IDEAS home Printed from
MyIDEAS: Login to save this article or follow this journal

Reconciling the Evidence on the Knowledge-capital Model

  • Henrik Braconier
  • Pehr-Johan Norbäck
  • Dieter Urban

The knowledge-capital model (KC model), described in Markusen (2002 ), encompasses both market size (horizontal) as well as factor endowment (vertical) explanations to why multinational production occurs. Although the KC model seems intuitively appealing the empirical support has, so far, been mixed and even confused. In this study we find strong, robust and consistent support for the KC model. In contrast to previous studies, our empirical specification is directly mapped from theory. We also use an enlarged dataset, where the data coverage is significantly improved. Our results also give estimated surfaces remarkably similar to theoretical simulations of the KC model. In addition, the results give important insights into why previous studies have yielded such diverse results. Copyright Blackwell Publishing Ltd 2005.

If you experience problems downloading a file, check if you have the proper application to view it first. In case of further problems read the IDEAS help page. Note that these files are not on the IDEAS site. Please be patient as the files may be large.

File URL:
File Function: link to full text
Download Restriction: Access to full text is restricted to subscribers.

As the access to this document is restricted, you may want to look for a different version under "Related research" (further below) or search for a different version of it.

Article provided by Wiley Blackwell in its journal Review of International Economics.

Volume (Year): 13 (2005)
Issue (Month): 4 (09)
Pages: 770-786

in new window

Handle: RePEc:bla:reviec:v:13:y:2005:i:4:p:770-786
Contact details of provider: Web page:

Order Information: Web:

References listed on IDEAS
Please report citation or reference errors to , or , if you are the registered author of the cited work, log in to your RePEc Author Service profile, click on "citations" and make appropriate adjustments.:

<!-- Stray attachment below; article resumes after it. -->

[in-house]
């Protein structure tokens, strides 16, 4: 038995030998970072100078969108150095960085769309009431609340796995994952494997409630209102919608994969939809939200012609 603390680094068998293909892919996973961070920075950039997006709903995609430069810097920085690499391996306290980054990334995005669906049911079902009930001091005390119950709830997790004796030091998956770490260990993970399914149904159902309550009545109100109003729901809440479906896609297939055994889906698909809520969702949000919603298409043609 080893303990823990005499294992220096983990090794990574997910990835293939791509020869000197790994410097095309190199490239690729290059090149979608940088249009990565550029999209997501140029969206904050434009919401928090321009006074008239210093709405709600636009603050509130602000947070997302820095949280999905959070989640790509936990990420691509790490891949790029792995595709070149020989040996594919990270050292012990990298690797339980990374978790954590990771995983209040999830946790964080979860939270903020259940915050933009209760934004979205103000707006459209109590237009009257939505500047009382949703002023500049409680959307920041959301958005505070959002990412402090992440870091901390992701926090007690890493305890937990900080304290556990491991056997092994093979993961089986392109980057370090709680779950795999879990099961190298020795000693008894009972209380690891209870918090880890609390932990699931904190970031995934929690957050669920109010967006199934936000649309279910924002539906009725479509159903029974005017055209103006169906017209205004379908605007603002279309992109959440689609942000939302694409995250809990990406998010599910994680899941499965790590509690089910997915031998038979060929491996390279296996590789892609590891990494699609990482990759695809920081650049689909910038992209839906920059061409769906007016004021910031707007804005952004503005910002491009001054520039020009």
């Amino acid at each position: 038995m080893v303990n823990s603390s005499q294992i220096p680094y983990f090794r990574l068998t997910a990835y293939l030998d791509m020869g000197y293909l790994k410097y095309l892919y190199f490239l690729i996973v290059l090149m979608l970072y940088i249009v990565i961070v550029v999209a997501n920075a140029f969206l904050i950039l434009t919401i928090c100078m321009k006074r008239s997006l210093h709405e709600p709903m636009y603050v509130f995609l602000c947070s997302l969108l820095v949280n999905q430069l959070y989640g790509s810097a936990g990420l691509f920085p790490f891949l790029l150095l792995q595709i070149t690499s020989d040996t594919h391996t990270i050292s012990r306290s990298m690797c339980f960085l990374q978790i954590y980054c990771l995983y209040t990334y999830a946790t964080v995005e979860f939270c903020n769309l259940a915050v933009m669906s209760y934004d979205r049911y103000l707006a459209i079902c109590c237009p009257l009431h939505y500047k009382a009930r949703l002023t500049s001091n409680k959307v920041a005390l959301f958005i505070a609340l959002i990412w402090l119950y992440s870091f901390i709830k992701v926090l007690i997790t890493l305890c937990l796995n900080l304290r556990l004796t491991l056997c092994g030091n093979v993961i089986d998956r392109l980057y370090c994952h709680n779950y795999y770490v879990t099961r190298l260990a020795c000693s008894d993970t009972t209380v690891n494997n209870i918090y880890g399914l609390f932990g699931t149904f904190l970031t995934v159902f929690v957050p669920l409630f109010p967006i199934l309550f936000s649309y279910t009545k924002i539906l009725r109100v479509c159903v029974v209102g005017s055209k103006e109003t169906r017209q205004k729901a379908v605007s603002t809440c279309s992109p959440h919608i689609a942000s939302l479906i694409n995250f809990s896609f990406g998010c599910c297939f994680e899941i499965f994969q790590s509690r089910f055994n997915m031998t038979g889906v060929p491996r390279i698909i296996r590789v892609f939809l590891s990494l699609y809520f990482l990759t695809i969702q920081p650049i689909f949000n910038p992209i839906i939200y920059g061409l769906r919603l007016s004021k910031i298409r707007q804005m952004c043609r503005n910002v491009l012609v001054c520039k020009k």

as in new window
  1. Hummels, David & Ishii, Jun & Yi, Kei-Mu, 2001. "The nature and growth of vertical specialization in world trade," Journal of International Economics, Elsevier, vol. 54(1), pages 75-96, June.
  2. Bruce A. Blonigen & Ronald B. Davies & Keith Head, 2002. "Estimating the Knowledge-Capital Model of the Multinational Enterprise: Comment," NBER Working Papers 8929, National Bureau of Economic Research, Inc.
  3. David L. Carr & James R. Markusen & Keith E. Maskus, 2001. "Estimating the Knowledge-Capital Model of the Multinational Enterprise," American Economic Review, American Economic Association, vol. 91(3), pages 693-708, June.
  4. James R. Markusen, 1997. "Trade versus Investment Liberalization," NBER Working Papers 6231, National Bureau of Economic Research, Inc.
  5. James R. Markusen & Keith E. Maskus, 2001. "Multinational Firms: Reconciling Theory and Evidence," NBER Chapters, in: Topics in Empirical International Economics: A Festschrift in Honor of Robert E. Lipsey, pages 71-98 National Bureau of Economic Research, Inc.
  6. James R. Markusen & Keith E. Maskus, 1999. "Discriminating Among Alternative Theories of the Multinational Enterprise," NBER Working Papers 7164, National Bureau of Economic Research, Inc.
  7. David L. Hummels & Dana Rapoport & Kei-Mu Yi, 1998. "Vertical specialization and the changing nature of world trade," Economic Policy Review, Federal Reserve Bank of New York, issue Jun, pages 79-99.
  8. Barro, Robert J & Lee, Jong Wha, 1996. "International Measures of Schooling Years and Schooling Quality," American Economic Review, American Economic Association, vol. 86(2), pages 218-23, May.
  9. Braconier, Henrik & Norbäck, Pehr-Johan & Urban, Dieter, 2002. "Vertical FDI Revisited," Working Paper Series 579, Research Institute of Industrial Economics.
Full references (including those not matched with items on IDEAS)

This item is not listed on Wikipedia, on a reading list or among the top items on IDEAS.

When requesting a correction, please mention this item's handle: RePEc:bla:reviec:v:13:y:2005:i:4:p:770-786. See general information about how to correct material in RePEc.

For technical questions regarding this item, or to correct its authors, title, abstract, bibliographic or download information, contact: (Wiley-Blackwell Digital Licensing)

or (Christopher F. Baum)

If you have authored this item and are not yet registered with RePEc, we encourage you to do it here. This allows to link your profile to this item. It also allows you to accept potential citations to this item that we are uncertain about.

If references are entirely missing, you can add them using this form.

If the full references list an item that is present in RePEc, but the system did not link to it, you can help with this form.

If you know of missing items citing this one, you can help us creating those links by adding the relevant references in the same way as above, for each refering item. If you are a registered author of this item, you may also want to check the "citations" tab in your profile, as there may be some citations waiting for confirmation.

Please note that corrections may take a couple of weeks to filter through the various RePEc services.

This information is provided to you by IDEAS at the Research Division of the Federal Reserve Bank of St. Louis using RePEc data.